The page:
Channel catfish typically have grayish-blue sides with a black back and a white belly. Though rare in the wild, a channel catfish can carry the recessive alleles resulting in lack of pigmentation, known as albinism. Albino channel catfish have a peach coloration. Some domestic channel catfish have been bred to carry the recessive albino alleles, with these fish being popular in aquariums and ornamental ponds.
Average mature channel catfishes weigh between two to four pounds and are at least 12 inches (30 centimeters) long. The world record weight for a channel catfish was a 58-pound (26.3 kilograms) fish caught in South Carolina in 1964.
Channel catfish are the most numerous species of catfish in North America.
Channel catfish are bottom-dwelling, opportunistic omnivores that have excellent senses of smell and taste, which they use to find food in dark and muddy waters. Though catfish have taste receptors all over their body, the highest concentration of receptors is located on the four pairs of barbels (or "whiskers") that surround the mouth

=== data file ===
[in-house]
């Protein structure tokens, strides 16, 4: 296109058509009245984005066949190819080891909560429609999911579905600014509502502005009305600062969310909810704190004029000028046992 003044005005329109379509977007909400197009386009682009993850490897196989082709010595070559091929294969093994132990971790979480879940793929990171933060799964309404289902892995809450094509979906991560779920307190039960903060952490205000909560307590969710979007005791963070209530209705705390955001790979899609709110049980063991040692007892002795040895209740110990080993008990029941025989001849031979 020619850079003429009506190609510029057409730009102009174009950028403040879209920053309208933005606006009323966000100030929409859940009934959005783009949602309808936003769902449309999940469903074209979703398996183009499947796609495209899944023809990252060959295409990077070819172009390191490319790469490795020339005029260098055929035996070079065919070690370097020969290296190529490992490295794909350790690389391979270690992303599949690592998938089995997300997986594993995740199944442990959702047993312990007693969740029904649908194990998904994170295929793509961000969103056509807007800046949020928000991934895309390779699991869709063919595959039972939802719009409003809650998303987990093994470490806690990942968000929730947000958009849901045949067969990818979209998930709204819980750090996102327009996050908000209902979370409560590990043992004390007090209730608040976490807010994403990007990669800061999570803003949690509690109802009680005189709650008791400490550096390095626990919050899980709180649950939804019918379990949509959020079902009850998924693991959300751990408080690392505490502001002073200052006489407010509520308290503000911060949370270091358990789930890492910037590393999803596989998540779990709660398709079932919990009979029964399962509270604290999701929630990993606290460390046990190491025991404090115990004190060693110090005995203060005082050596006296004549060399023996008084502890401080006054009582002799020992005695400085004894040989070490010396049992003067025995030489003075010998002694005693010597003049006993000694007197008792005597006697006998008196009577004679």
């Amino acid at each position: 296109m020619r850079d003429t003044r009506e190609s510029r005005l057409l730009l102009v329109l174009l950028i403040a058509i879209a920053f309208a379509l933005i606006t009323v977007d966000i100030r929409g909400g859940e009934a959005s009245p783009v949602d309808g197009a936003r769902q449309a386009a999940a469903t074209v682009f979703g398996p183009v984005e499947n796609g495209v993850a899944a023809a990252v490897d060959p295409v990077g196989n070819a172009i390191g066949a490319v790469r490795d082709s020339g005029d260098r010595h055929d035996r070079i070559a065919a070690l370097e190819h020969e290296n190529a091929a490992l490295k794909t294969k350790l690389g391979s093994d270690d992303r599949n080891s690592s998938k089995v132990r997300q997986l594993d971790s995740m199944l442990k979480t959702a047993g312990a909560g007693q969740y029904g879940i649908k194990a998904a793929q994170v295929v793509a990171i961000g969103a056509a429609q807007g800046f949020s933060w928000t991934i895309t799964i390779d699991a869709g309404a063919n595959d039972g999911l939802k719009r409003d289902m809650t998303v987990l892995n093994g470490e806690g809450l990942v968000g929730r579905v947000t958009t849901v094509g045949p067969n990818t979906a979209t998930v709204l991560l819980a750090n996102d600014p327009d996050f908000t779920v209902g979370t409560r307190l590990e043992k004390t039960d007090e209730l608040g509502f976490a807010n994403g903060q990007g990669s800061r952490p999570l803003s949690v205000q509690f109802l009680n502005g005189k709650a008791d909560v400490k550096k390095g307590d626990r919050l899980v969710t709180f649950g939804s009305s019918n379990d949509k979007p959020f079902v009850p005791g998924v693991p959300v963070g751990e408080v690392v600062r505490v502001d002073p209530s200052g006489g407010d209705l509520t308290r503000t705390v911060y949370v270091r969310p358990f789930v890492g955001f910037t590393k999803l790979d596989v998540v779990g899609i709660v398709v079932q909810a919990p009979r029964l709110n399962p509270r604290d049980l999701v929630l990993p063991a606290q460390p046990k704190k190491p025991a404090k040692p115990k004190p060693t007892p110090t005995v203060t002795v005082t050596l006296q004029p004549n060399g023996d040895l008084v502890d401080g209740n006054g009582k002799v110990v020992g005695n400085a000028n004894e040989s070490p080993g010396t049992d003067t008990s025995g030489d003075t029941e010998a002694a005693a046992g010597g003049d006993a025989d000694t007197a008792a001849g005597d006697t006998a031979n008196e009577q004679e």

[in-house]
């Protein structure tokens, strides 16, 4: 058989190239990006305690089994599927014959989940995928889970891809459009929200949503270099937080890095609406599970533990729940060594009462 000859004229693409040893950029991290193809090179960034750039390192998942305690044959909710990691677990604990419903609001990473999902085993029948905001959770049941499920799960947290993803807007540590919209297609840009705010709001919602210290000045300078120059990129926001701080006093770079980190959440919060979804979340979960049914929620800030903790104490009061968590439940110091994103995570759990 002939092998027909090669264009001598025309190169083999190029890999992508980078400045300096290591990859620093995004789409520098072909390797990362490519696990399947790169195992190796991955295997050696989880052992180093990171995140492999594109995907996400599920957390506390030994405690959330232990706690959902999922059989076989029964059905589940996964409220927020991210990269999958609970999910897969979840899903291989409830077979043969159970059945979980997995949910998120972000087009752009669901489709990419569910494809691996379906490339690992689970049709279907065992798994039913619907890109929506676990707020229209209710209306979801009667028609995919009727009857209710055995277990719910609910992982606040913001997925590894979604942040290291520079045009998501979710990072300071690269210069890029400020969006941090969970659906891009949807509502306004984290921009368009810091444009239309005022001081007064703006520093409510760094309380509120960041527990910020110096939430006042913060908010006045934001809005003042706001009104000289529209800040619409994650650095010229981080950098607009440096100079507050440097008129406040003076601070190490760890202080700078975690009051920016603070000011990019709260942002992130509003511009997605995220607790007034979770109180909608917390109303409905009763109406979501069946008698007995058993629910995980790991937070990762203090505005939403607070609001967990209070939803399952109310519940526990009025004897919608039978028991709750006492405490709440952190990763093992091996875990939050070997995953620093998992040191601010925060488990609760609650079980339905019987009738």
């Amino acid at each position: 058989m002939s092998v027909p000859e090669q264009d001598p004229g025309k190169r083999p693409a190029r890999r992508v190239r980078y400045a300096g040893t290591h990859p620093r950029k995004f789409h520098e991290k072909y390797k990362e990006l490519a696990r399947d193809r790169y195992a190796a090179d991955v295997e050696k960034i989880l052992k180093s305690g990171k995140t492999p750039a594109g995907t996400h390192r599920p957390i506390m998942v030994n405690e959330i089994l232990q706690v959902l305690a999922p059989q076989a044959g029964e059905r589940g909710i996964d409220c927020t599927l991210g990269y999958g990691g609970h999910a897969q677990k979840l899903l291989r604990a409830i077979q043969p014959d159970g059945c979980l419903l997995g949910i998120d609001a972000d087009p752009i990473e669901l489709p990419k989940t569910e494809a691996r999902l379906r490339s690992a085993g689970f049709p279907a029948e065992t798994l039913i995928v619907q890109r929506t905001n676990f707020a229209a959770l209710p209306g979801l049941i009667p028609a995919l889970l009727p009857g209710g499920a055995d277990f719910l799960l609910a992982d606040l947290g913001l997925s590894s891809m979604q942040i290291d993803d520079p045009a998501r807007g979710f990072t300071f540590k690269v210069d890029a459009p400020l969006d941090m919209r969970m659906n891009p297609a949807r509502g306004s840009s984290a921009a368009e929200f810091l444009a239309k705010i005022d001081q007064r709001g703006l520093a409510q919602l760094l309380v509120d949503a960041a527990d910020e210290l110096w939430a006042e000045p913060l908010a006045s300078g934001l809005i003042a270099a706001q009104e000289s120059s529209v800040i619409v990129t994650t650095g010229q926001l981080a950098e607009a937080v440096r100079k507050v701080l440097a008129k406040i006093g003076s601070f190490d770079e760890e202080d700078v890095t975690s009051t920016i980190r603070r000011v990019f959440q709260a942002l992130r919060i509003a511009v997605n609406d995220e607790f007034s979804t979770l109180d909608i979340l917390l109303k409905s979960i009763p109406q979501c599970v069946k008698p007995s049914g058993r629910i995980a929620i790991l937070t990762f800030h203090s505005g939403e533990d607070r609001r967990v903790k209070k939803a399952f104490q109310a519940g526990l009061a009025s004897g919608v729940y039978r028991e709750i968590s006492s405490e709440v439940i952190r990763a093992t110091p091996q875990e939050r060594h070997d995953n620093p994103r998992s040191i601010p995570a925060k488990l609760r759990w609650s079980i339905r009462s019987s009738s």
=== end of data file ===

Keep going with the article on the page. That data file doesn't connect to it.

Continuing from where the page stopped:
The channel catfish at the Kids' Farm at the Smithsonian's National Zoo are fed a floating pellet, though they also eat aquatic insects, algae and plants that occur naturally in the pond.
Maximum lifespan for channel catfish is believed to be around 15 years.
Channel catfish are an essential part of fish farming, a type of aquaculture. Catfish make up 46 percent of aquaculture production value in the United States, with channel catfish being the primary species of catfish farmed. Channel catfish make excellent farming fish because they are hardy, they tolerate crowding and a wide range of environmental conditions, and they spawn easily, producing a large number of fry (young) at a time.